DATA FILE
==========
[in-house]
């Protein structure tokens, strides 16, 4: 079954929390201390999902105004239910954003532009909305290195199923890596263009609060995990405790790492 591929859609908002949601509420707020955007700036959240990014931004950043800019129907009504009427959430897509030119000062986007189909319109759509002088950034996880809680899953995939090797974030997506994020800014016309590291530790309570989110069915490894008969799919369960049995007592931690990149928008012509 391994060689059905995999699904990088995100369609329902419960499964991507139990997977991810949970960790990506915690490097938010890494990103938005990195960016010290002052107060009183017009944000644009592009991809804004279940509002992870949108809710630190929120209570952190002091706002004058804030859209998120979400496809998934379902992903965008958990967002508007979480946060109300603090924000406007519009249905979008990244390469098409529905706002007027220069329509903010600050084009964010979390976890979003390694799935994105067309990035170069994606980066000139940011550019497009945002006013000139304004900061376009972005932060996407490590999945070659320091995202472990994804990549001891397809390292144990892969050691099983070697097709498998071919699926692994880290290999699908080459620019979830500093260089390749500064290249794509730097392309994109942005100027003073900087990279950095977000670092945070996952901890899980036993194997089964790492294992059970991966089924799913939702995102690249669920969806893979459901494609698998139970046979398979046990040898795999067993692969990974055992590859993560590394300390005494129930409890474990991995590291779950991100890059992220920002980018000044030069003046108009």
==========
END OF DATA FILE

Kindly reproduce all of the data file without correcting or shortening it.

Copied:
[in-house]
């Protein structure tokens, strides 16, 4: 079954929390201390999902105004239910954003532009909305290195199923890596263009609060995990405790790492 591929859609908002949601509420707020955007700036959240990014931004950043800019129907009504009427959430897509030119000062986007189909319109759509002088950034996880809680899953995939090797974030997506994020800014016309590291530790309570989110069915490894008969799919369960049995007592931690990149928008012509 391994060689059905995999699904990088995100369609329902419960499964991507139990997977991810949970960790990506915690490097938010890494990103938005990195960016010290002052107060009183017009944000644009592009991809804004279940509002992870949108809710630190929120209570952190002091706002004058804030859209998120979400496809998934379902992903965008958990967002508007979480946060109300603090924000406007519009249905979008990244390469098409529905706002007027220069329509903010600050084009964010979390976890979003390694799935994105067309990035170069994606980066000139940011550019497009945002006013000139304004900061376009972005932060996407490590999945070659320091995202472990994804990549001891397809390292144990892969050691099983070697097709498998071919699926692994880290290999699908080459620019979830500093260089390749500064290249794509730097392309994109942005100027003073900087990279950095977000670092945070996952901890899980036993194997089964790492294992059970991966089924799913939702995102690249669920969806893979459901494609698998139970046979398979046990040898795999067993692969990974055992590859993560590394300390005494129930409890474990991995590291779950991100890059992220920002980018000044030069003046108009």